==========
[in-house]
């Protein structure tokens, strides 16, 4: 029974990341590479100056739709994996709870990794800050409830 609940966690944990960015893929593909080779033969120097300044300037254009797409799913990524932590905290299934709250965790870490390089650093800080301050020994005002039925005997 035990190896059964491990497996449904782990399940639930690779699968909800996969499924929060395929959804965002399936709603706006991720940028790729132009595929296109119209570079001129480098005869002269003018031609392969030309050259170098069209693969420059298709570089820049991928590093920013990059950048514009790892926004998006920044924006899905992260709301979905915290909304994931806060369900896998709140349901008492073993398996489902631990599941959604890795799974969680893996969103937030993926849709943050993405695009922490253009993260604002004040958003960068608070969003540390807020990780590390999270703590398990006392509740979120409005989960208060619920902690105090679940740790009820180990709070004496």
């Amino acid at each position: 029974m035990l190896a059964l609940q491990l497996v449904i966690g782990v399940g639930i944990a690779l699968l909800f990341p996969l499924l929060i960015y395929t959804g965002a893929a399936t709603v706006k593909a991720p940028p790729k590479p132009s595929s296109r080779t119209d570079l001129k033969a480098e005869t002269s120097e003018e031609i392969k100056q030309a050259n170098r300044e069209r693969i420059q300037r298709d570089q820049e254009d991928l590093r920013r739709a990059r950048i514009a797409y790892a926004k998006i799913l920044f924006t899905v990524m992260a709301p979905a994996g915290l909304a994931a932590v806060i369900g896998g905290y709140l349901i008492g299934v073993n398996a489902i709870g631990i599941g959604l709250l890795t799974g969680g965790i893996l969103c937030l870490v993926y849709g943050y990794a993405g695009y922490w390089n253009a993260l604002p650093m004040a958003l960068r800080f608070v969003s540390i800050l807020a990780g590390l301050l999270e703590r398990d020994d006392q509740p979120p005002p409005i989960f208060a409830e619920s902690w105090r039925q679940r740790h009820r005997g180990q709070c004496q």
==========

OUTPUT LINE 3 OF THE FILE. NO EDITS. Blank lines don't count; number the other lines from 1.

């Amino acid at each position: 029974m035990l190896a059964l609940q491990l497996v449904i966690g782990v399940g639930i944990a690779l699968l909800f990341p996969l499924l929060i960015y395929t959804g965002a893929a399936t709603v706006k593909a991720p940028p790729k590479p132009s595929s296109r080779t119209d570079l001129k033969a480098e005869t002269s120097e003018e031609i392969k100056q030309a050259n170098r300044e069209r693969i420059q300037r298709d570089q820049e254009d991928l590093r920013r739709a990059r950048i514009a797409y790892a926004k998006i799913l920044f924006t899905v990524m992260a709301p979905a994996g915290l909304a994931a932590v806060i369900g896998g905290y709140l349901i008492g299934v073993n398996a489902i709870g631990i599941g959604l709250l890795t799974g969680g965790i893996l969103c937030l870490v993926y849709g943050y990794a993405g695009y922490w390089n253009a993260l604002p650093m004040a958003l960068r800080f608070v969003s540390i800050l807020a990780g590390l301050l999270e703590r398990d020994d006392q509740p979120p005002p409005i989960f208060a409830e619920s902690w105090r039925q679940r740790h009820r005997g180990q709070c004496q």